It was downright wholesome in a provincial French way.  And the chicken tastes like chicken.  The chicken in Japan, to say nothing of the deep orange yolks and thick whites of the eggs, tastes more like the chicken I remember as a kid.  I can only attribute this to the fact that in relation to meat, if not  anime and manga, Japan is not as obsessed with giant breasts.  The hormones and assorted craziness that go into US chickens to make them look so buxom and taste like drywall just isn't the thing here, and you can taste the difference.

Friday, March 19, 2010

Shonoya: Ramen for Control Freaks

At Shonoya, you are master of your own bowl. Choose how hard or soft you like your noodles, how much oil you want in your broth. The usual toppings are there, as well as a counter full of condimentia: pureed garlic, ginger, chili paste, chili oil, sesame seeds in a grinder, and white pepper. The broth, which is strong enough to stand up to all the add-ins, is a soy sauce base with dried Bonita that gives it a rich, smoky flavor.

Ramen at lunch is tricky. Sure, everybody's doing it, but how productive are they when they get back to work after a big, hearty bowl? The construction workers presumably have noise, chemical fumes, and high scaffolding to wake them up. But what about the rest of us with non-hazardous jobs? I used to know a guy who perfected a method of sleeping in a bathroom stall at work that involved propping a spare roll of toilet paper up on the dispenser and leaning forward to use it as a pillow. He was not zooming up the corporate ladder.

Rather than resort to such methods, I have finally perfected my midday order: the chibi, or mini bowl, with extra spinach, ginger, a slice of roasted pork, and a seasoned boiled egg with a creamy, salty, jewel-like yolk. All the goodies, but half the noodles (chewy, wavy, substantial) and soup so that when I return to the office I won't just put my head down on the desk and sleep like a happy child.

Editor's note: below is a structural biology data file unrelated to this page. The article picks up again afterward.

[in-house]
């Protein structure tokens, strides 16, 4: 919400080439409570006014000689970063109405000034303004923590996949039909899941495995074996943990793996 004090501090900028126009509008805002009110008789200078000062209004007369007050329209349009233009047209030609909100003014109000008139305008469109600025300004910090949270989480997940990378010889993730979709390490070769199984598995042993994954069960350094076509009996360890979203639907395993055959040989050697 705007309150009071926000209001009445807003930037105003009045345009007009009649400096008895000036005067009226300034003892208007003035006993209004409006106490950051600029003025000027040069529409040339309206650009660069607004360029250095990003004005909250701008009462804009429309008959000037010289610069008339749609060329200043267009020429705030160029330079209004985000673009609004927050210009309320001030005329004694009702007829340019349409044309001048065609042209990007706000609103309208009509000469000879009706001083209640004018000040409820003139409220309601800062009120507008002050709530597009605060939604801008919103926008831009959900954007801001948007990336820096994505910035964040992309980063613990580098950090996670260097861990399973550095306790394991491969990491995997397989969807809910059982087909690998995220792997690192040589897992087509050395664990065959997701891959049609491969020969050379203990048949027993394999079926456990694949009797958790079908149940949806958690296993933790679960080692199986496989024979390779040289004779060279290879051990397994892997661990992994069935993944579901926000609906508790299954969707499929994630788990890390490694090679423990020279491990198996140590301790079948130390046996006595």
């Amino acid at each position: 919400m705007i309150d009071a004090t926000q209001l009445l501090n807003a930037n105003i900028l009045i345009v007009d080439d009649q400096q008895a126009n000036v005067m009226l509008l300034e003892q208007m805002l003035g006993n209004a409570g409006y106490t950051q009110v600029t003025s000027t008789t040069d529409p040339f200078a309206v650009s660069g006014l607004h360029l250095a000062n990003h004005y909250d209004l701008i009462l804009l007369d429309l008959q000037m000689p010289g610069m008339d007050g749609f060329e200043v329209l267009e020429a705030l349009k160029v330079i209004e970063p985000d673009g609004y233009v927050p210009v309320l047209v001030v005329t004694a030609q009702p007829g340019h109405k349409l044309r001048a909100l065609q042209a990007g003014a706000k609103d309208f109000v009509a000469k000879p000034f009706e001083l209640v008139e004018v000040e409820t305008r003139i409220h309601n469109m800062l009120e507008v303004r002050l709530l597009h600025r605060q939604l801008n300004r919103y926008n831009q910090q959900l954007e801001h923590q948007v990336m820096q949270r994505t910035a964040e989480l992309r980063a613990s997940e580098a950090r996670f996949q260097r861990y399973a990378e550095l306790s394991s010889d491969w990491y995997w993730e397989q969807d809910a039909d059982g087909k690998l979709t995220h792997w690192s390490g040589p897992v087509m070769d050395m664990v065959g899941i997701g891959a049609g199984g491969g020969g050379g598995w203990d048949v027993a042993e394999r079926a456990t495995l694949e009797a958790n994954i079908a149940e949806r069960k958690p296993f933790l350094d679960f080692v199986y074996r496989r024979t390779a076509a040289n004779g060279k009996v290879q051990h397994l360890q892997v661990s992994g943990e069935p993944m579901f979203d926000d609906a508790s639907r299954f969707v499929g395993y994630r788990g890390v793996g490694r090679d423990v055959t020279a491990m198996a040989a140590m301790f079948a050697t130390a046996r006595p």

Shonoya Ramen
2-7-30 Minamiazabu, Minato, Tokyo Prefecture 106-0047, Japan, tel:+81 3-5439-5277

Tuesday, March 16, 2010

No Mercy in this Dojo: A Manifesto

Back in New York, I sometimes went with my mom to little basement Japanese restaurants in Midtown. In these fluorescent-lit dives with cheap linoleum floors and the specials written on taped up strips of paper, homesick Japanese transplants ordered the the kind of everyday comfort foods we always cooked for ourselves when we lived together. There were miso pork chops, crinkly-skinned grilled fish, and plates of curry rice with potato croquettes. It was marvelous. So why were we all underground like some super villain's henchmen on dinner break?

You could blame it on the internment camps and the destruction of Japan towns, the yuppification of sushi or the hippification of tofu. You could blame it on the awkward dubbing on Iron Chef. But somewhere along the way, we got the idea that Japanese food was either an austere and slightly intimidating art to be mastered like a dead language, or a Styrofoam teriyaki bowl at the mall. Restaurants, at least in America, didn't offer much in between. Even talking about Japanese food can be a little uptight and esoteric. Who hasn't suffered through a meal with some aficionado scolding people on how they pick up their sushi? It's like those bad karate guys who picked on Ralph Macchio and messed up Mr. Miyagi's plants. In either of the first two Karate Kid movies. They both involve garden destruction.

If we understand food as the embodiment of a culture, then why would we accept the premise that the people who came up with Mothra and her miniature twin interpreters in matching pillbox hats and minis don't know from fun? Japanese food, like Japanese people, has a variety and a vitality that is seriously underrepresented outside of Japan. In this blog, I will share the things I am eating in here in Tokyo and on the road, high and low and in between, because so much of it is so very good. And yes, Mothra was female. She had a larvae, remember?